The Calculus of Change is such a sweet and moving piece of realistic YA fiction. It begins as a story of unrequited love — Aden is secretly in love with her classmate and friend Tate, whom she tutors in Calculus and who already has a girlfriend — and I requested it for review originally because I love the friends-turned-lovers and the shy-girl-gets-the-guy-in-the-end tropes. But the story reveals itself fairly early on as being much more than a romance; there’s almost a Judy Blume feel in the texture of its realism and in the themes it tackles about family, friendship and spirituality.
Much of the story actually centres on family issues and coming to terms with grief. Aden, her brother Jon and their father have a somewhat strained relationship, partly because the father has a hair-trigger temper than keeps his children on edge even though he never quite gets physically violent. Early in the book, he jokes about being like a teenager himself in his mood swings, and I love how Hilb keeps the tension thrumming just beneath the surface in that scene — we know it’s a lame out for his immaturity, but we can also understand why Aden would let it pass. As the story progresses, however, we see that a lot of the strain also has to do with the family’s struggle to get over the death of Aden and Jon’s mother, an event they all just kinda deal with, but never actually worked out in depth as a family. Scenes where Aden’s father watches her playing her mother’s guitar or gives her lyrics her mother has written are beautifully heart-wrenching in the subtlety of their execution.
Moreover, Aden’s attraction to Tate in the first place is somewhat linked to her missing her mother: she notices him for the yarmulke he always wears. While Aden’s family isn’t very spiritual, her mother was Jewish, and her earlier conversations with Tate are about Judaism and their shared heritage. While their friendship later expands beyond spirituality, I love how this romance is more than the usual hot-guy-heartthrob, and how her feelings for Tate are somewhat interwoven with her desire to know her mother better.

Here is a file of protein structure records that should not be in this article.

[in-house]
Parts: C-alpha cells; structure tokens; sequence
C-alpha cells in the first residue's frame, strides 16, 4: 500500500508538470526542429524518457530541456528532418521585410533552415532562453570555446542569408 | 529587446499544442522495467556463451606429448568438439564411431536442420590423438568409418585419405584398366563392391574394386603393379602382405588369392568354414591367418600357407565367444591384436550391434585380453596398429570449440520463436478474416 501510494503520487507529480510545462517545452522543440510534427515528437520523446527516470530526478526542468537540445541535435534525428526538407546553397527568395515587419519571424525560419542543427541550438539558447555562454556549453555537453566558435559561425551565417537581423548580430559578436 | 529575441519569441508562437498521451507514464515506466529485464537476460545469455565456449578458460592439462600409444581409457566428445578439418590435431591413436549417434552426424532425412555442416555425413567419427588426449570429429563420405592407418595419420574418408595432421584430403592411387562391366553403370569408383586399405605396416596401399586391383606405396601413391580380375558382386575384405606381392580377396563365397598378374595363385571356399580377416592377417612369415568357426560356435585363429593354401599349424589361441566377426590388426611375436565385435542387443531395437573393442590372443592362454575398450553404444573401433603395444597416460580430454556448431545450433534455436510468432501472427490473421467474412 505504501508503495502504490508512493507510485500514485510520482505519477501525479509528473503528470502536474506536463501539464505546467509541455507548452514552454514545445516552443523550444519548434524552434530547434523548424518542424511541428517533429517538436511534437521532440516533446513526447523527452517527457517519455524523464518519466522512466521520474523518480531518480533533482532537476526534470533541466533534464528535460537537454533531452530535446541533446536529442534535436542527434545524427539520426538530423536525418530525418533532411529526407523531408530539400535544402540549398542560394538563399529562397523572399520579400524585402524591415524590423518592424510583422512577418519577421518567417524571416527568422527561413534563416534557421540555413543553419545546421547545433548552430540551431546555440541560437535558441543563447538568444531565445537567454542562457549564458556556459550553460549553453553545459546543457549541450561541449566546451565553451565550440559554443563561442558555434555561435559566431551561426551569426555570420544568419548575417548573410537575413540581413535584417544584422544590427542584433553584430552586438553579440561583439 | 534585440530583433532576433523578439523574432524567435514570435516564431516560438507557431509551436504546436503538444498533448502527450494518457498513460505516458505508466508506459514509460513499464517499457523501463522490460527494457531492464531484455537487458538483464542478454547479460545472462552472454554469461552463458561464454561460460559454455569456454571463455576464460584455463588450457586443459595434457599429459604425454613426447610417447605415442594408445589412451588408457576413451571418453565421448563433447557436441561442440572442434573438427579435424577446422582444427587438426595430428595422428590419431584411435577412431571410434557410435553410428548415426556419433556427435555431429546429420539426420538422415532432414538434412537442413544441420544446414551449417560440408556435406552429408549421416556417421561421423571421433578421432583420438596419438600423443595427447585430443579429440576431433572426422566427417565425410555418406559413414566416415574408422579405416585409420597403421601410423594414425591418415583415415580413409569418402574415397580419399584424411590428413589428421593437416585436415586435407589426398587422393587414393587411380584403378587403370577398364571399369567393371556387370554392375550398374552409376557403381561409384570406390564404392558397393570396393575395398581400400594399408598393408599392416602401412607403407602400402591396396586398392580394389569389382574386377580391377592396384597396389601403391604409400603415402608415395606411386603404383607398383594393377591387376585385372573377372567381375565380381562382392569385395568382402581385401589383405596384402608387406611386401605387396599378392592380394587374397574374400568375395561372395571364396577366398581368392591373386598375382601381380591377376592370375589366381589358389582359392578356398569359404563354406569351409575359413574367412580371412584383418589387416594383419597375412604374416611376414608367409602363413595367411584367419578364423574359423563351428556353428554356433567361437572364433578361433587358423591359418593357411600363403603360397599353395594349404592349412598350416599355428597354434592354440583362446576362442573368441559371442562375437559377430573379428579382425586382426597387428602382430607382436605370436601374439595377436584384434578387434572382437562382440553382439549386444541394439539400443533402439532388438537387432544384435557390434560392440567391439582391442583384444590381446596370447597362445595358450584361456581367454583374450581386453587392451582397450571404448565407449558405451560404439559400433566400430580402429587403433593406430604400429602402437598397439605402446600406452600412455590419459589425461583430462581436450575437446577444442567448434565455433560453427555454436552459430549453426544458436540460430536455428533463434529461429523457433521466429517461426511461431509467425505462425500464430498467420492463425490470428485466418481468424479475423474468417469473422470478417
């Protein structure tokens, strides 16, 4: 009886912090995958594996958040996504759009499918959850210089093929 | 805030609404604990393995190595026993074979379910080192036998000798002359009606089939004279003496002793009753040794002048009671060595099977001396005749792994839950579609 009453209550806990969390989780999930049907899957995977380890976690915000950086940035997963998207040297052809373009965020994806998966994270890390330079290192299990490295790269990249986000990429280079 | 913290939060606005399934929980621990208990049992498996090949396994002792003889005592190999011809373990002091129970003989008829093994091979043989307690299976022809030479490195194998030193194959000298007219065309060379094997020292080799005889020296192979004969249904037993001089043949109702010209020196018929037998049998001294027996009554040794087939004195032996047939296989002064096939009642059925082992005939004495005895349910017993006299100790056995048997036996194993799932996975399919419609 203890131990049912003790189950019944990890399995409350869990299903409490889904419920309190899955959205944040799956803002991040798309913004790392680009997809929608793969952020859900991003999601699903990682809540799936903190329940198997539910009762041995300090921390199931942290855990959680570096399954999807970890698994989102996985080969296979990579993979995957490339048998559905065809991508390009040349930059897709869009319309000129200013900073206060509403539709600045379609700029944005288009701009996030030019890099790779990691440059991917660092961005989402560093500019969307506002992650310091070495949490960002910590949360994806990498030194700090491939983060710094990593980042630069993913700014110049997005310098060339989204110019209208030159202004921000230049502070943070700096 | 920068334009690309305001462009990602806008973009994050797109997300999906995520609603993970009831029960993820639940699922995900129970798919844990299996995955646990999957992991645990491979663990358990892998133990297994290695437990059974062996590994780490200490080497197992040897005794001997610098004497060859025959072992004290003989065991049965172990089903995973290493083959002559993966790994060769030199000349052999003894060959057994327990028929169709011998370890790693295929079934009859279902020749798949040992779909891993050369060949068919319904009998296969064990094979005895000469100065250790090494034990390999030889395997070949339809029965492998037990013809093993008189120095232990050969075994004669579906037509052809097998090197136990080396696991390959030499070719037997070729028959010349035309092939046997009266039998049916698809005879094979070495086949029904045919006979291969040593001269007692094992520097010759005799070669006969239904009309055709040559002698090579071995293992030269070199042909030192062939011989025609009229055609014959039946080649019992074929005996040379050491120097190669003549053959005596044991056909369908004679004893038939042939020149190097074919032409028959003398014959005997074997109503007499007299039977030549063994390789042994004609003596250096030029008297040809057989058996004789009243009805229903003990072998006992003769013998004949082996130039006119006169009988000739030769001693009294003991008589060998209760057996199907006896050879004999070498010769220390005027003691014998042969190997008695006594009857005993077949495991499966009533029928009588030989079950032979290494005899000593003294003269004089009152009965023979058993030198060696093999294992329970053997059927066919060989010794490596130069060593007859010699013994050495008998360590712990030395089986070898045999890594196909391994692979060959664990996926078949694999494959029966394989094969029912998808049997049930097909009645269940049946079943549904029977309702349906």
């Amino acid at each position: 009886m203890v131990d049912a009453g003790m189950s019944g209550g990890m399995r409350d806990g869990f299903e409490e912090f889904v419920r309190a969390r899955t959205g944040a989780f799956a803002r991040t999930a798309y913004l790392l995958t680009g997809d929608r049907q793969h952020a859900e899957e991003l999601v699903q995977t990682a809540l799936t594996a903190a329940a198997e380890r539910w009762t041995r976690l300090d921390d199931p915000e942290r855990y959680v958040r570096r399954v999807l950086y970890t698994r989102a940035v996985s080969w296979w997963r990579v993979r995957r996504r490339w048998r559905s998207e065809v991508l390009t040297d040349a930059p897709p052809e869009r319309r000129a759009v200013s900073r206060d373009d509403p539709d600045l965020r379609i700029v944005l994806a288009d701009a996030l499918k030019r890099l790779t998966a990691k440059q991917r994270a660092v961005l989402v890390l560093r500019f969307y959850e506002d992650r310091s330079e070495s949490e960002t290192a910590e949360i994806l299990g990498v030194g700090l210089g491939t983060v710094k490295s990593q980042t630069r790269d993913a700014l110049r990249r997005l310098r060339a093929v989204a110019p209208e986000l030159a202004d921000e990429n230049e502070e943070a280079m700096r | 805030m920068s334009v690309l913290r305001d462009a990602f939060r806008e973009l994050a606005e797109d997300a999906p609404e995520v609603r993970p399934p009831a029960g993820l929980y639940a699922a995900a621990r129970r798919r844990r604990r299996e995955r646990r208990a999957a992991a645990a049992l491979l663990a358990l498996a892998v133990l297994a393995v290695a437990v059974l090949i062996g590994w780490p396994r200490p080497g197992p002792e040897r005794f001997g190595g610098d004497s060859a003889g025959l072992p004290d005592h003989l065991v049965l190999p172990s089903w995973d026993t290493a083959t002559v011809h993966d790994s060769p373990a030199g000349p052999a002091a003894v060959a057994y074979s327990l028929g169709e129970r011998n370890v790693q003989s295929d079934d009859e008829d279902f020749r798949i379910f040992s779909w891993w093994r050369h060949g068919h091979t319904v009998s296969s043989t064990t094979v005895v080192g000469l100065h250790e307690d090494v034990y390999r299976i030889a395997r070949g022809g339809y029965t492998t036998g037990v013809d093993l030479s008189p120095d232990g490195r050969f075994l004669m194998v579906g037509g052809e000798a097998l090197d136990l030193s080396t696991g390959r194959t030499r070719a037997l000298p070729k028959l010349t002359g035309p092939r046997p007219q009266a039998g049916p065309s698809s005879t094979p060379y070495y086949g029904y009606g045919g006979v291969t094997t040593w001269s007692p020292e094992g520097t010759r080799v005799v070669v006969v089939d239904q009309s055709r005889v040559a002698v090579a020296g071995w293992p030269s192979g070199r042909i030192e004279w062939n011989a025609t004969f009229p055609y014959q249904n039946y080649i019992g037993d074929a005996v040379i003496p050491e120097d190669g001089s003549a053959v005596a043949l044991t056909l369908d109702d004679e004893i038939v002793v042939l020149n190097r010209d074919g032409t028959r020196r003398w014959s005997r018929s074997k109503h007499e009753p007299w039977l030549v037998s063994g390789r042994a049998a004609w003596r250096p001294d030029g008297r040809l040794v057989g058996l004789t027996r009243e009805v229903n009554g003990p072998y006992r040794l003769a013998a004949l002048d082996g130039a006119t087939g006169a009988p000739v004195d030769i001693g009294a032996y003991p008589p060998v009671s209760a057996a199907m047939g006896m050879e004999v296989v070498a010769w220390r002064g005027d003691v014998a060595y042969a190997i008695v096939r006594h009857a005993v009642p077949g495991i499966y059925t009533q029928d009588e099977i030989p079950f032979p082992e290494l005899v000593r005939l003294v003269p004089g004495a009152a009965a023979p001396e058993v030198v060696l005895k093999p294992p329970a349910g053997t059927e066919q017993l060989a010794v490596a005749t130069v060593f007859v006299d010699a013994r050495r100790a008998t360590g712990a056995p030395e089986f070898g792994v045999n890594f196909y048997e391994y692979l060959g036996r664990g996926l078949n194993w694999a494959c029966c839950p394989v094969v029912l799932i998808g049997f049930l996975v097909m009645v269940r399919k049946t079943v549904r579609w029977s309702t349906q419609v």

I also like the way the romance and somewhat love triangle feel real. Often, Tate’s girlfriend Maggie would be portrayed as a popular mean girl, but Hilb instead chooses to make her likeable. She was so likeable that even though I knew I was supposed to be rooting for Aden and Tate to get together, I couldn’t help but root for Maggie to keep Tate instead, since they actually seemed good together. I particularly love how self-aware Hilb makes Aden, such that even when she lashes out at Maggie, she knows Maggie didn’t actually do anything to deserve it. In one of my favourite parts, Aden reflects on how easy it would be to frame the love triangle as a Taylor Swift song, with Aden as the girl next door and Maggie as the bitchy cheerleader, but the truth is that there’s a bit of both personalities in both of them.
There are so many other subplots that round out these characters and make them feel so real, including body image issues (Aden is insecure next to thinner and prettier girls like Maggie and Aden’s best friend Marissa), sexual assault, sex with regrets, sex with consequences, and so on. I was particularly moved by the subplot that explored romantic power dynamics — Marissa is in a relationship with her English teacher (who is married with children) and is seriously considering having sex with him. I love how realistically this plays out (until possibly the very end which seems a bit too easy), with Aden struggling between wanting to report the relationship as inappropriate but not wanting to hurt Marissa.
There’s also a very well written subplot about financial barriers in Aden and Jon’s family, with both teens wanting to go to prestigious colleges but not having enough money to afford both. Jon’s dilemma of going to his dream school for his dream program or going to a college where he may have a shot at a sports scholarship is very relatable, as is Aden’s being torn between supporting her brother and wishing he chooses the scholarship to increase her chances of her father being able to send her to her dream school.
My one (admittedly slight and possibly unjust) disappointment is that there wasn’t a lot of calculus in the story. I was expecting a wonderfully geeky romance like When Dimple Met Rishi, yet there was very little geekiness in the story.
Beautifully written and compellingly told, this is a powerful, moving story with so much packed inside. I loved it.
Thank you to Raincoast Books for an advanced reading copy in exchange for an honest review.